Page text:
Christa Kelleher

Assistant Professor, Earth Sciences

Research and Teaching Interests

I am a computational hydrologist primarily interested in how models can be used as abstractions of the world around us to predict both quality and quantity of physical hydrologic processes.  I’m particularly intrigued by both where (in the landscape) and when (under what climatic conditions) models of hydrologic processes succeed and fail, and how we define success and failure for watershed modeling applications. My research primarily relies on computational simulations of models ranging from simple, conceptual representations to fully distributed and physically based frameworks to interrogate the relationships between water quality and quantity, and how this varies across different landscapes.

Broadly, I am also interested in defining how we as hydrologists use models and how we can improve upon this towards a number of different research-based and applied questions. My work also seeks to understand how field data can inform models, and vice versa.  Beyond hydrology, I am particularly interested in scientific visualization, and how scientists can more effectively communicate their work through graphs, maps, and figures.


Water and Our Environment (205)

Physical Hydrology (EAR 400/600 and CIE 400/600)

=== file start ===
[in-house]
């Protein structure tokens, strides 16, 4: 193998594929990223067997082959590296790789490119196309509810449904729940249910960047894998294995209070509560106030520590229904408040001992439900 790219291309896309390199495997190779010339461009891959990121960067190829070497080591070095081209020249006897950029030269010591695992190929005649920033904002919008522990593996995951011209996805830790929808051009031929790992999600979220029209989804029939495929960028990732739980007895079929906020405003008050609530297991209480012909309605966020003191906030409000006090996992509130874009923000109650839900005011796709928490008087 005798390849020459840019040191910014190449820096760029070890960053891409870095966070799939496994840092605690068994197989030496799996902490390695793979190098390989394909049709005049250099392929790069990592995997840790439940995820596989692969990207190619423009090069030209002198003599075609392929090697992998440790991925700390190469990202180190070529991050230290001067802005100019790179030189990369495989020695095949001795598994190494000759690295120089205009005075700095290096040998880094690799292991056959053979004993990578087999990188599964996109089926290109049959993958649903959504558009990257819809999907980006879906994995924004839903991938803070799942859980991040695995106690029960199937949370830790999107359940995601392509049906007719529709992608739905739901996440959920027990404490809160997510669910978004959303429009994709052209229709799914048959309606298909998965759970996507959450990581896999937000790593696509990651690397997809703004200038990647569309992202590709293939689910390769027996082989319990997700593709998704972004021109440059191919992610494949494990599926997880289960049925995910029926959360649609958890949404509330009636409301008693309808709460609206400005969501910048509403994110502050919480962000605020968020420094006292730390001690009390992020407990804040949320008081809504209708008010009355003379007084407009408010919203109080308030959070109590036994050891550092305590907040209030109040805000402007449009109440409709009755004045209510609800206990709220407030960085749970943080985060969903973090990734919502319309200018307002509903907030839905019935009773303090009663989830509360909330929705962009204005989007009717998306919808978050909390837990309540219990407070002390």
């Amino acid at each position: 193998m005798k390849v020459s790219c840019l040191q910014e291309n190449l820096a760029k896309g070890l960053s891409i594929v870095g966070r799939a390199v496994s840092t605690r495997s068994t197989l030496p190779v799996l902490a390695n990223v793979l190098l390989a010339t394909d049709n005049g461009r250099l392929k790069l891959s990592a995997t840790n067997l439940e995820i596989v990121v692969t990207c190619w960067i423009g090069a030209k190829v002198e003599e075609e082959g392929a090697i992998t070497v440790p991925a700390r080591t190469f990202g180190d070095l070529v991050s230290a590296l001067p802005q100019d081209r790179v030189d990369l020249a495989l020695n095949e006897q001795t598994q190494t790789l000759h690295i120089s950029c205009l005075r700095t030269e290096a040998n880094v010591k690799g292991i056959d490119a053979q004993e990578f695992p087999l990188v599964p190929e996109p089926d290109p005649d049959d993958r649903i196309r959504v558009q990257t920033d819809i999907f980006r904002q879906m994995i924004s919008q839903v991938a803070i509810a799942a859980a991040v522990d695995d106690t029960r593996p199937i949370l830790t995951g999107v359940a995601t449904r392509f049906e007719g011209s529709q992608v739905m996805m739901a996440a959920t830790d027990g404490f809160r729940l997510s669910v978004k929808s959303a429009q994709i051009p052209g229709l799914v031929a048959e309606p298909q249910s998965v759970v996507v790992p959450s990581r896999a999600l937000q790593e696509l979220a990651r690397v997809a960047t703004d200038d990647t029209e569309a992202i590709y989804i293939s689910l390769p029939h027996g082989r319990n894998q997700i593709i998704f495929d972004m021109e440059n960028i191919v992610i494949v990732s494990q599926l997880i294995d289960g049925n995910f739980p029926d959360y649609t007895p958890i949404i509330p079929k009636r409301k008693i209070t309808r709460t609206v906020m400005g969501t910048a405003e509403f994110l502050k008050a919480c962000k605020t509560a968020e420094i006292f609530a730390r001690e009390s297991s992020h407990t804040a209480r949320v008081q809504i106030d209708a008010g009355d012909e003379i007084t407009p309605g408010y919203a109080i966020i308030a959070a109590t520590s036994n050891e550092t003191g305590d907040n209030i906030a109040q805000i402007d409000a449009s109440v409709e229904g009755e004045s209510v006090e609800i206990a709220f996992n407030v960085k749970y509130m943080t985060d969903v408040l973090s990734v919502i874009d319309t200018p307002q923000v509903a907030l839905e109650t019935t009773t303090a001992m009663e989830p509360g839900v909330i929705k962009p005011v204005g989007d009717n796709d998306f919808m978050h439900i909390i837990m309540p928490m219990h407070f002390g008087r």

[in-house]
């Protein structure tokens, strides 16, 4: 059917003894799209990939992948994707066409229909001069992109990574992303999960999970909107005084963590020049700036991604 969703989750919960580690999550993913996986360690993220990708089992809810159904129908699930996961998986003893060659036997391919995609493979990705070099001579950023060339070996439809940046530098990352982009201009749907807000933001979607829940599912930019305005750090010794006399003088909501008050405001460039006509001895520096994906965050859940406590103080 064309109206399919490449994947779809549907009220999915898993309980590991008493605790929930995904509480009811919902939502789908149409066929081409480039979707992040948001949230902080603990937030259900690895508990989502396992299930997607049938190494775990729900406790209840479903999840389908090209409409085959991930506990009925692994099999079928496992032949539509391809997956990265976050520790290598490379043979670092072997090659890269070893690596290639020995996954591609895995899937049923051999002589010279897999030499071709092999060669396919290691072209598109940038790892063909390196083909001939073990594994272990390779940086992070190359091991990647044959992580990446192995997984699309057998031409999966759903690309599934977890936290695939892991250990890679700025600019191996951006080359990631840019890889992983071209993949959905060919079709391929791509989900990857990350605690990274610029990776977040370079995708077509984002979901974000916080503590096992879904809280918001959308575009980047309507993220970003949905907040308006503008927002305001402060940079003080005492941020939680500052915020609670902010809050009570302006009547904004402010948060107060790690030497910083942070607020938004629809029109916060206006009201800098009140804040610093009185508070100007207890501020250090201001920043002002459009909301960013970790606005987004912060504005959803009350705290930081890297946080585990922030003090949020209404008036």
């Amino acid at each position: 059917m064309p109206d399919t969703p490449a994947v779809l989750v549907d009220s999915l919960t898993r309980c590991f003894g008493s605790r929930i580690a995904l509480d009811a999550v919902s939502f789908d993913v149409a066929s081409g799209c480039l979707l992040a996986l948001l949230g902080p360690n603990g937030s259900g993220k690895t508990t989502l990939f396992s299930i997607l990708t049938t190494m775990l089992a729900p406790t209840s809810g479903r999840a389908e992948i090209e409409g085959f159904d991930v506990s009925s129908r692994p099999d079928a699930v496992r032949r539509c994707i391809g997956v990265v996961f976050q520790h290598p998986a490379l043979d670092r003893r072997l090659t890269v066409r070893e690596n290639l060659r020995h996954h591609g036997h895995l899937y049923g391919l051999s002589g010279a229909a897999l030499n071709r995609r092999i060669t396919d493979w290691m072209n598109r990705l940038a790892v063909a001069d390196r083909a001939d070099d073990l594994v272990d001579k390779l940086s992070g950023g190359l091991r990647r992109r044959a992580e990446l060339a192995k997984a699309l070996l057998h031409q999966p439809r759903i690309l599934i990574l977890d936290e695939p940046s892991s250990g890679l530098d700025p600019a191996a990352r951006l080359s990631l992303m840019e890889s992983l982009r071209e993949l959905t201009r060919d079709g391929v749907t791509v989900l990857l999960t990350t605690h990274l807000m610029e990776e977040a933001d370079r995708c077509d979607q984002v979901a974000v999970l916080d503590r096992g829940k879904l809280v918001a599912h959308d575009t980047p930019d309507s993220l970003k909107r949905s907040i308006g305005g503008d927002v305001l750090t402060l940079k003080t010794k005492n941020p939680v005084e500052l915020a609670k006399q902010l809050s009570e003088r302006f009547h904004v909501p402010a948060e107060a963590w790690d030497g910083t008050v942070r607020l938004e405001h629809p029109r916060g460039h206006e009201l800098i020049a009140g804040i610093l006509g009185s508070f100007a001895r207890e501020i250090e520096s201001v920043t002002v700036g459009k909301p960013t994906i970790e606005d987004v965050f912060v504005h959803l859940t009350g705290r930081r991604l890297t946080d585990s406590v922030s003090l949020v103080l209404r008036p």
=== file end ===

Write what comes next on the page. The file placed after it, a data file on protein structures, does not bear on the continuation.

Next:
Groundwater/Surface Water Modeling (EAR 665)


Sam Caldwell

Crystal Burgess


Workstations utilizing Matlab, ArcGIS, and several different hydrologic modeling platforms

Selected Publications

Christa Kelleher, Thorsten Wagener, and Brian McGlynn, Model-based analysis of the influence of catchment properties on hydrologic partitioning across five mountain headwater subcatchments, Water Resources Research, 51, 4109–4136, 2015.

Keith A. Sawicz, Christa Kelleher, Thorsten Wagener, Peter Troch, Murugesu Sivapalan, and Gustavo Carrillo, Characterizing hydrologic change through catchment classification, Hydrology and Earth System Sciences, 18, 273–285, 2014.

Christa Kelleher, Thorsten Wagener, Michael N. Gooseff, Brian McGlynn, Kevin McGuire, and Lucy Marshall, Investigating controls on the thermal sensitivity of Pennsylvania streams, Hydrological Processes, 26, 771–785, 2012.

Christa Kelleher, Thorsten Wagener, Ten guidelines for effective data visualization in scientific publications, Environmental Modelling & Software, 26(6), 822–827, 2011.